Cathryn thinks it is unacceptable that the little time that teachers have to work collaboratively isn’t always used effectively. Teacher’s time is precious and it is wasted if the time spent together doesn’t directly or indirectly improve student learning outcomes.
Cathryn believes in a school where staff understand the impact they have on student learning and, as a result, they value their Professional Learning Communities (PLCs). However, at her school, in some cases collaborative meeting time wasn’t being utilised as effectively as it could’ve been, PLCs were being driven by senior staff, and at times the meetings were unfocused, meaning that not all teachers valued the time spent together, nor did they contribute to the conversations.
Cathryn dedicated some of her time this year to develop a purposeful and meaningful PLC program at her school for her colleagues, where everyone fully utilises the collaborative time together to share best practice and understands their impact on student learning.
Cathryn used Survey Monkey to send out a survey to staff to gain an understanding of their views on the PLCs. How effective were they? How were they improving student learning outcomes? She based the questions in the survey on the norms of collaboration. Before sending the survey out to all staff, Cathryn explained its purpose and her ideas for re-energising and reinvigorating the PLCs to strengthen their effectiveness.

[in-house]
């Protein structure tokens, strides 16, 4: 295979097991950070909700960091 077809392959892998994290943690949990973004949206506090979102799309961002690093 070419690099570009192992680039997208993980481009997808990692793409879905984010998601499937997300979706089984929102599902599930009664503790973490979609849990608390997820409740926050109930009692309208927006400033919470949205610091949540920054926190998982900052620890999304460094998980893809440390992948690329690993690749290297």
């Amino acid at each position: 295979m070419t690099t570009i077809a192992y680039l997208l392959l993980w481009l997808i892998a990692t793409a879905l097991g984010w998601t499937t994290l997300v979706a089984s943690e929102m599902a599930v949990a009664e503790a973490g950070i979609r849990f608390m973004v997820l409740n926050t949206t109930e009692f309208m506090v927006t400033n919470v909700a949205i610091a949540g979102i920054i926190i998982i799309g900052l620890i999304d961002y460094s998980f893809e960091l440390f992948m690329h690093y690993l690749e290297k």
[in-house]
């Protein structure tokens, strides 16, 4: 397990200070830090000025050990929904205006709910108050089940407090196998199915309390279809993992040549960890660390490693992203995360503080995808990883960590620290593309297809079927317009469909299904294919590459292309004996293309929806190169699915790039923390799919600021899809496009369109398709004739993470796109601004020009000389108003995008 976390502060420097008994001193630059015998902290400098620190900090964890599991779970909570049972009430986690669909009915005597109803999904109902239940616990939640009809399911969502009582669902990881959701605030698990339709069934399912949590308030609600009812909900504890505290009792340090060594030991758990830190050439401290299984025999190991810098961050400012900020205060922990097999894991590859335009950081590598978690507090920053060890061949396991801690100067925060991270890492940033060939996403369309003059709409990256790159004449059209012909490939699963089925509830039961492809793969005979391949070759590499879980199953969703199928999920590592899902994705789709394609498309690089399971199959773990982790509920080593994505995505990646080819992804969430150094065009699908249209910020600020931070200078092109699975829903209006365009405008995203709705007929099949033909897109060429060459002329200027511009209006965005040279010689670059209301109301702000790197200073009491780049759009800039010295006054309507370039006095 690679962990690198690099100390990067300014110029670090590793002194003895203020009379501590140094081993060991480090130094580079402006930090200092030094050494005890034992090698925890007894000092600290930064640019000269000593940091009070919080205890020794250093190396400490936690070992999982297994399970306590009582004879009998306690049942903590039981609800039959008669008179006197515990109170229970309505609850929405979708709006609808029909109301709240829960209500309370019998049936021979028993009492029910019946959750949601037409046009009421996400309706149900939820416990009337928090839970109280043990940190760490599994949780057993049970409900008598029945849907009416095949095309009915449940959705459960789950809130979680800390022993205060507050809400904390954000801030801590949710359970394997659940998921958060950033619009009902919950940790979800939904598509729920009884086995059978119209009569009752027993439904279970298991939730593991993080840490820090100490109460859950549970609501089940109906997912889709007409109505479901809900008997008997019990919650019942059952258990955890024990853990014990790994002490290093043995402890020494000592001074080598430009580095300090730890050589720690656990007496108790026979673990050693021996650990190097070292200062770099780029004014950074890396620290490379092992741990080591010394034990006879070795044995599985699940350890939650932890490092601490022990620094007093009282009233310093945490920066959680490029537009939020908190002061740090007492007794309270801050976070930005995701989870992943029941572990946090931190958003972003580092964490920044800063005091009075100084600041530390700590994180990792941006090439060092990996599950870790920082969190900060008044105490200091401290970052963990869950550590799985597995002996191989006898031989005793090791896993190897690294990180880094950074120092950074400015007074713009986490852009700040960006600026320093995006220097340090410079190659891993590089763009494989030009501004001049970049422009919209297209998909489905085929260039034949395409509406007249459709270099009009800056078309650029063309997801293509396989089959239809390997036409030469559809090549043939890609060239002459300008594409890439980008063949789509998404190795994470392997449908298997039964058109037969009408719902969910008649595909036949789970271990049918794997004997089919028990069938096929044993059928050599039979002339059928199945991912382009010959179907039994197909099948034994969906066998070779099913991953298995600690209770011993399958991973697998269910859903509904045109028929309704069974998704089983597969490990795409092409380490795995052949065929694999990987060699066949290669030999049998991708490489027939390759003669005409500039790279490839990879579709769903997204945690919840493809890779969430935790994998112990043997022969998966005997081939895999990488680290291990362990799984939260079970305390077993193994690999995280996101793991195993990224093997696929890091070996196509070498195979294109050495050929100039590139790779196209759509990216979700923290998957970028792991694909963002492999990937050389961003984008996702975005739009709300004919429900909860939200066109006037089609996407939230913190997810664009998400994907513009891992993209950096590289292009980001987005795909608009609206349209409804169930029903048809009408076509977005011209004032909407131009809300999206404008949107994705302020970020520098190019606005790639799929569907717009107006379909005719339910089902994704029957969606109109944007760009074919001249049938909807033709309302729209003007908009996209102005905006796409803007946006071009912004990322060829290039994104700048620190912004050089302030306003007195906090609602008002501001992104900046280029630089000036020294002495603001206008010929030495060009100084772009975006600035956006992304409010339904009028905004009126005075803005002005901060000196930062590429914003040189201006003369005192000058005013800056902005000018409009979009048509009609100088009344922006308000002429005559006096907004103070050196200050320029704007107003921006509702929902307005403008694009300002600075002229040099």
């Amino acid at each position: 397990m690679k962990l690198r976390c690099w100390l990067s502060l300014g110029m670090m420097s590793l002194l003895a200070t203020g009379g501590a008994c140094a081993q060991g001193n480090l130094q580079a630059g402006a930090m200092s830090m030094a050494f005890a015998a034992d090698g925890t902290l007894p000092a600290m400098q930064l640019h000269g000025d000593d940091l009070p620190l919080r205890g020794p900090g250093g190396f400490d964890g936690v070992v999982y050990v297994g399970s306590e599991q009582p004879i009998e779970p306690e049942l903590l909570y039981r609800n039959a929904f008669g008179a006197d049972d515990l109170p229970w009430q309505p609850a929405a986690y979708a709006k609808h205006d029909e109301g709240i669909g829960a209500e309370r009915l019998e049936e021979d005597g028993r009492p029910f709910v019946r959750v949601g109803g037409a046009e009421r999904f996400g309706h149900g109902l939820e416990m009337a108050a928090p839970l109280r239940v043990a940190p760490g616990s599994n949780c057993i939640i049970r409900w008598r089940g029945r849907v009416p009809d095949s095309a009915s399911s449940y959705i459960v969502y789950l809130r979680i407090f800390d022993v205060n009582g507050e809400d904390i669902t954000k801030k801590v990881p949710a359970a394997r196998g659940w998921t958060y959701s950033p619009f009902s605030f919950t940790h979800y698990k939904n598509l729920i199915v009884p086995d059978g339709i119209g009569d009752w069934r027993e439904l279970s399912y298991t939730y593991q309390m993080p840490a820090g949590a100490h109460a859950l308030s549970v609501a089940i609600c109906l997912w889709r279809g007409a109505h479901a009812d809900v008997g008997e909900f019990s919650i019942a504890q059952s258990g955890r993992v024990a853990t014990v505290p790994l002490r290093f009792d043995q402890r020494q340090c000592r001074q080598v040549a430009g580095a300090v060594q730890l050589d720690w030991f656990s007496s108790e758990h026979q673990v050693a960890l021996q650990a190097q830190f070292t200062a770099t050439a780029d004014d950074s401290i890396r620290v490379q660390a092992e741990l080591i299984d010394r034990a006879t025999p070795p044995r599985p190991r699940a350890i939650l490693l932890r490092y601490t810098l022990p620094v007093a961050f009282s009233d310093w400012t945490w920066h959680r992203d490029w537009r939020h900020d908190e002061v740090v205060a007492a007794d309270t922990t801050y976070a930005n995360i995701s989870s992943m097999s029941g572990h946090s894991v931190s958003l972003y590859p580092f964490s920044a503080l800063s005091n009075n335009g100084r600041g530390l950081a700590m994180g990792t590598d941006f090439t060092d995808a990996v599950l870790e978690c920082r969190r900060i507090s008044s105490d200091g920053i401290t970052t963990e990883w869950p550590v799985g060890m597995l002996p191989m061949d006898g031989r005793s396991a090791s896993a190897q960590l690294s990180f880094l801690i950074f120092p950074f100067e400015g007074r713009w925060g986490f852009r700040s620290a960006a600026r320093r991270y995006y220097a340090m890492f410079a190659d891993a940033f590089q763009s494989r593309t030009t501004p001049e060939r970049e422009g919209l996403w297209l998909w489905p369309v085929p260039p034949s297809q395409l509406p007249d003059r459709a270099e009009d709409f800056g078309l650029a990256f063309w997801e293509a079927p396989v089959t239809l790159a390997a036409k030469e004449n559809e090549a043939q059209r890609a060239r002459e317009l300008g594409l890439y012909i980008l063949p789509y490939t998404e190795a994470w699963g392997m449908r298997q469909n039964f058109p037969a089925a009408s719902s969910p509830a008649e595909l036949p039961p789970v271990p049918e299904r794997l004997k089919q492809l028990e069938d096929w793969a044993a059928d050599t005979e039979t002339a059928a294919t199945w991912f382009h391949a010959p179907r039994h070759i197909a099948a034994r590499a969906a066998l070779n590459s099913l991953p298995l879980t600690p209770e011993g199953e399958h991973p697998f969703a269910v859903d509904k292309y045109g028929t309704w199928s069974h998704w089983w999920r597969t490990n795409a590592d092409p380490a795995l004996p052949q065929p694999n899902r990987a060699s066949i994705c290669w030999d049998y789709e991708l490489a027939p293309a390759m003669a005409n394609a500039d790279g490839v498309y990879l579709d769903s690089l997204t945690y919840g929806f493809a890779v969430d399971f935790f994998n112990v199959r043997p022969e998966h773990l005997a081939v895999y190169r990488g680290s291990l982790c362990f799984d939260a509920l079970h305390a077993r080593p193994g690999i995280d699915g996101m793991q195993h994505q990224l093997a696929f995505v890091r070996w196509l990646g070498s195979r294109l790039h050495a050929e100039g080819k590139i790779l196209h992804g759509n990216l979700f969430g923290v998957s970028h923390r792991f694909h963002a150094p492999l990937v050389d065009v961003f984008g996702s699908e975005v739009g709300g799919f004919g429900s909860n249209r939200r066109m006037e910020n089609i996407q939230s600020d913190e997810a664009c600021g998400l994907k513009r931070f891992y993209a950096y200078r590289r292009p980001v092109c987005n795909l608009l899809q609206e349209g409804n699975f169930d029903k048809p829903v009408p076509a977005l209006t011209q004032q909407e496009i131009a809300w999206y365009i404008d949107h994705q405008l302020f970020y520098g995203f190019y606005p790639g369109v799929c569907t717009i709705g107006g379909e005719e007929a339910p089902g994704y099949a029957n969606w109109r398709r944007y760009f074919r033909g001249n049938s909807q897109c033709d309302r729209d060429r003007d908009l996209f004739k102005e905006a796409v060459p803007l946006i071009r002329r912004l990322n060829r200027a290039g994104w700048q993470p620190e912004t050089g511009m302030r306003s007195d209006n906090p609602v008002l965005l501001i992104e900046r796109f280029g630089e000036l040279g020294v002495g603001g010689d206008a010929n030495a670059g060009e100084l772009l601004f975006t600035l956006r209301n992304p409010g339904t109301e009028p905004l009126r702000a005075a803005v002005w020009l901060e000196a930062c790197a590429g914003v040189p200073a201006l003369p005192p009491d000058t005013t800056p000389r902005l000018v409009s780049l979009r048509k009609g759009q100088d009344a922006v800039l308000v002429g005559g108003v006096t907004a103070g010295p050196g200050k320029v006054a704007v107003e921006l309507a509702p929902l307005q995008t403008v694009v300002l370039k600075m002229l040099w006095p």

Once all staff had completed the survey, Cathryn shared the results with them and together they came up with ways they could improve the results in terms of perception of usefulness and impact on learning. A couple of initiatives emerged…
- The roles of team members in each PLC were clarified, allocated and then rotated every meeting, ensuring everyone had a different responsibility each week.
- The venues of the meetings were regularly changed and snacks were provided at PLC meetings.
- ‘Impact on student learning’ was listed on the agenda for each PLC meeting, ensuring conversations revolved around impact.
So far 450 children have been positively impacted by the changes made to PLC structure and function, and to strengthening the focus on student learning.
“Senior Staff reported back at the Senior Staff meeting that PLC teams seemed more focused and there was a more even contribution from all teachers due to having rotating roles and responsibilities for minute taking, chairing, hosting, etc. And in my own PLC, teachers who had previously been unmotivated were more active collaborators and contributors, preparing for meetings as requested. The norms of collaboration for each meeting are clear and understood.”
Like the idea?
Cathryn would love your support for Using Our Time Effectively, or for you to start a similar program in your school, and she’d love to hear about any ideas you have or lend a hand where she can. Shoot an email to firstname.lastname@example.org if you want to get in touch with Cathryn and we can connect you. Feel free to cheer her on in the comments below as well.
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